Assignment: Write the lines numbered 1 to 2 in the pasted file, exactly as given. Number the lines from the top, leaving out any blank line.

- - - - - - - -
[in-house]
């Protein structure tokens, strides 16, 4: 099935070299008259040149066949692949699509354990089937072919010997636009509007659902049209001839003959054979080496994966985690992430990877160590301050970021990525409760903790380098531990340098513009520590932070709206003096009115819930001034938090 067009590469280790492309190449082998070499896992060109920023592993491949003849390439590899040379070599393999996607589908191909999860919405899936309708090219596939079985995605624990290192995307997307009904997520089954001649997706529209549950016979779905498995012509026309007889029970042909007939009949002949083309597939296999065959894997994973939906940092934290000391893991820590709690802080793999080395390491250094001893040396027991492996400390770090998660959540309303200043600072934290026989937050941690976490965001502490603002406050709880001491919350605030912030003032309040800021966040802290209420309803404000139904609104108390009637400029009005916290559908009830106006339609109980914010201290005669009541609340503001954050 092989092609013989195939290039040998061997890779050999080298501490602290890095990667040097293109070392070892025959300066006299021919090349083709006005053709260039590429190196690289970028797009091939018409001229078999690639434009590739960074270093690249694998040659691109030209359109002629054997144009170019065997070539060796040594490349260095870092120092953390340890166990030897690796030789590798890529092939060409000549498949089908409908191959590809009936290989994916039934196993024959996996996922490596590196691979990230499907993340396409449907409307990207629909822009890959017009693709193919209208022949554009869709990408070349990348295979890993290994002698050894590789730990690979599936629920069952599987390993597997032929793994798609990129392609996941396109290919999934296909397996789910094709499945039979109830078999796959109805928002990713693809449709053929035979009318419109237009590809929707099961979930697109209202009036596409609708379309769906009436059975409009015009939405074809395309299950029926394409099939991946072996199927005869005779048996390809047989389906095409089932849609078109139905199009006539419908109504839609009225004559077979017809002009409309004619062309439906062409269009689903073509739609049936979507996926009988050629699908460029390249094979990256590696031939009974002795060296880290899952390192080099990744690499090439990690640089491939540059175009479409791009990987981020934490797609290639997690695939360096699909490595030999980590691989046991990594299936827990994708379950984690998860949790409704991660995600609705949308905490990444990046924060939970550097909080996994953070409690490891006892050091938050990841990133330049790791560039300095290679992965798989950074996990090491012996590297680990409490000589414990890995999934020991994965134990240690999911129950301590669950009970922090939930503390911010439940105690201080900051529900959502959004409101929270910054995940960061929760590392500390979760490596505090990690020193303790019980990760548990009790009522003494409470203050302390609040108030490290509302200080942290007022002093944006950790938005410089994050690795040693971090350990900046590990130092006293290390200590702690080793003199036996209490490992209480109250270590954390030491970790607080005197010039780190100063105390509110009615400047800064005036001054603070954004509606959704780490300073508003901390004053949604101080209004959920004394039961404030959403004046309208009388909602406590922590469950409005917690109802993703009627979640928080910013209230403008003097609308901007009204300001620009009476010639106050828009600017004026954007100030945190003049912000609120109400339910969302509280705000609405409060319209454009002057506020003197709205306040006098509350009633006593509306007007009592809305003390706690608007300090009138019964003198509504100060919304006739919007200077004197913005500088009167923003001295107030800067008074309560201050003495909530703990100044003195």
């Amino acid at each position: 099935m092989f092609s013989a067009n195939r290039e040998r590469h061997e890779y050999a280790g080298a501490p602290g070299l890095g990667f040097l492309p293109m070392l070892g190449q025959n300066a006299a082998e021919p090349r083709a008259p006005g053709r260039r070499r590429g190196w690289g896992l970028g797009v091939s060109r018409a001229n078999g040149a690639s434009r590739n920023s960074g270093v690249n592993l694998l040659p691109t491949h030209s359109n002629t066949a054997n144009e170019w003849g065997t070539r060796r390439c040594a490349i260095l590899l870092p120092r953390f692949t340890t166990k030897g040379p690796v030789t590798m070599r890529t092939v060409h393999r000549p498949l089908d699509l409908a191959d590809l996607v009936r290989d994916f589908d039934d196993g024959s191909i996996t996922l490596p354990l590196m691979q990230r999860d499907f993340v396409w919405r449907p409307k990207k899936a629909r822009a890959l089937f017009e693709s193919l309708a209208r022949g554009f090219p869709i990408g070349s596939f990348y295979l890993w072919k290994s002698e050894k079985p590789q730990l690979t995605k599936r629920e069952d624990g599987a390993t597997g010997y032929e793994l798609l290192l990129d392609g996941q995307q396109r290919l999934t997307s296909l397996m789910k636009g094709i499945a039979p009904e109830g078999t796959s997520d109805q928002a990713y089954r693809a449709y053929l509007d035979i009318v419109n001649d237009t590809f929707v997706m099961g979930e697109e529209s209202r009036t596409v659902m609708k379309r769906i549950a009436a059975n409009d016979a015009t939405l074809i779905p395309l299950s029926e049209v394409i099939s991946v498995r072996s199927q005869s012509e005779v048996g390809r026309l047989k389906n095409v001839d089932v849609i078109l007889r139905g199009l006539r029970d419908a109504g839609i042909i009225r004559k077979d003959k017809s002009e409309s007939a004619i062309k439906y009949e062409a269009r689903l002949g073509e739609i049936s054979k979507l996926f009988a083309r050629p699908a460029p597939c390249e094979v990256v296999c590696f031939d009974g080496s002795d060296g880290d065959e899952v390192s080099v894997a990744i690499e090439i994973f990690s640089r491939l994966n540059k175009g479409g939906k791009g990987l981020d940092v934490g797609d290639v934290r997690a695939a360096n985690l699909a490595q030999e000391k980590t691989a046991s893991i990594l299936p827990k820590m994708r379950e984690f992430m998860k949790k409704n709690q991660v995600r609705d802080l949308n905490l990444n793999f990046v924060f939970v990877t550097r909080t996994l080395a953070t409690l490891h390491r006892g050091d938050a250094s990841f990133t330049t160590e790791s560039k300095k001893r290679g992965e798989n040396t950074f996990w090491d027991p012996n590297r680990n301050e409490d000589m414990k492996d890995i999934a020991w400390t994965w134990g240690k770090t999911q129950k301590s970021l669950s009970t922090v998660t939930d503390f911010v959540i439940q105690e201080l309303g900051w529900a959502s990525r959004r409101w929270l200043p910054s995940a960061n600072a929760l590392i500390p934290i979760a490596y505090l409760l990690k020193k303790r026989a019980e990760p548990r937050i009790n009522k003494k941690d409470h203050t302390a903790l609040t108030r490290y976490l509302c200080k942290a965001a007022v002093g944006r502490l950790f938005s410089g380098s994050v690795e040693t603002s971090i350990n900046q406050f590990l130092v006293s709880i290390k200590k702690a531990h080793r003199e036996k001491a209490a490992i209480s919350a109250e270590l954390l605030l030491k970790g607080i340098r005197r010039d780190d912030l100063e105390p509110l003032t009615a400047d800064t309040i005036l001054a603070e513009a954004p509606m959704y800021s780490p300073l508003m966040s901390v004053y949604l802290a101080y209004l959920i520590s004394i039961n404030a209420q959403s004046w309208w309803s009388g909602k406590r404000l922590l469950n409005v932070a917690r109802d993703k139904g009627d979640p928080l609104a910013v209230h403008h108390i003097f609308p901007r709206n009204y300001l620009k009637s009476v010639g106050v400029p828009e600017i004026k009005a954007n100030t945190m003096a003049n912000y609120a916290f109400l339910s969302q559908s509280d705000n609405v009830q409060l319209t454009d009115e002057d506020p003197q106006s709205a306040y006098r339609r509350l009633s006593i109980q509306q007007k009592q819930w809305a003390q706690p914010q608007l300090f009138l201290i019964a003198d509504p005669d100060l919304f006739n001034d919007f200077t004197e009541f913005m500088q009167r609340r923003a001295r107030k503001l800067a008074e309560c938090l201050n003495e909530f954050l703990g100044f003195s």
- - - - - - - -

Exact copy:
[in-house]
């Protein structure tokens, strides 16, 4: 099935070299008259040149066949692949699509354990089937072919010997636009509007659902049209001839003959054979080496994966985690992430990877160590301050970021990525409760903790380098531990340098513009520590932070709206003096009115819930001034938090 067009590469280790492309190449082998070499896992060109920023592993491949003849390439590899040379070599393999996607589908191909999860919405899936309708090219596939079985995605624990290192995307997307009904997520089954001649997706529209549950016979779905498995012509026309007889029970042909007939009949002949083309597939296999065959894997994973939906940092934290000391893991820590709690802080793999080395390491250094001893040396027991492996400390770090998660959540309303200043600072934290026989937050941690976490965001502490603002406050709880001491919350605030912030003032309040800021966040802290209420309803404000139904609104108390009637400029009005916290559908009830106006339609109980914010201290005669009541609340503001954050 092989092609013989195939290039040998061997890779050999080298501490602290890095990667040097293109070392070892025959300066006299021919090349083709006005053709260039590429190196690289970028797009091939018409001229078999690639434009590739960074270093690249694998040659691109030209359109002629054997144009170019065997070539060796040594490349260095870092120092953390340890166990030897690796030789590798890529092939060409000549498949089908409908191959590809009936290989994916039934196993024959996996996922490596590196691979990230499907993340396409449907409307990207629909822009890959017009693709193919209208022949554009869709990408070349990348295979890993290994002698050894590789730990690979599936629920069952599987390993597997032929793994798609990129392609996941396109290919999934296909397996789910094709499945039979109830078999796959109805928002990713693809449709053929035979009318419109237009590809929707099961979930697109209202009036596409609708379309769906009436059975409009015009939405074809395309299950029926394409099939991946072996199927005869005779048996390809047989389906095409089932849609078109139905199009006539419908109504839609009225004559077979017809002009409309004619062309439906062409269009689903073509739609049936979507996926009988050629699908460029390249094979990256590696031939009974002795060296880290899952390192080099990744690499090439990690640089491939540059175009479409791009990987981020934490797609290639997690695939360096699909490595030999980590691989046991990594299936827990994708379950984690998860949790409704991660995600609705949308905490990444990046924060939970550097909080996994953070409690490891006892050091938050990841990133330049790791560039300095290679992965798989950074996990090491012996590297680990409490000589414990890995999934020991994965134990240690999911129950301590669950009970922090939930503390911010439940105690201080900051529900959502959004409101929270910054995940960061929760590392500390979760490596505090990690020193303790019980990760548990009790009522003494409470203050302390609040108030490290509302200080942290007022002093944006950790938005410089994050690795040693971090350990900046590990130092006293290390200590702690080793003199036996209490490992209480109250270590954390030491970790607080005197010039780190100063105390509110009615400047800064005036001054603070954004509606959704780490300073508003901390004053949604101080209004959920004394039961404030959403004046309208009388909602406590922590469950409005917690109802993703009627979640928080910013209230403008003097609308901007009204300001620009009476010639106050828009600017004026954007100030945190003049912000609120109400339910969302509280705000609405409060319209454009002057506020003197709205306040006098509350009633006593509306007007009592809305003390706690608007300090009138019964003198509504100060919304006739919007200077004197913005500088009167923003001295107030800067008074309560201050003495909530703990100044003195």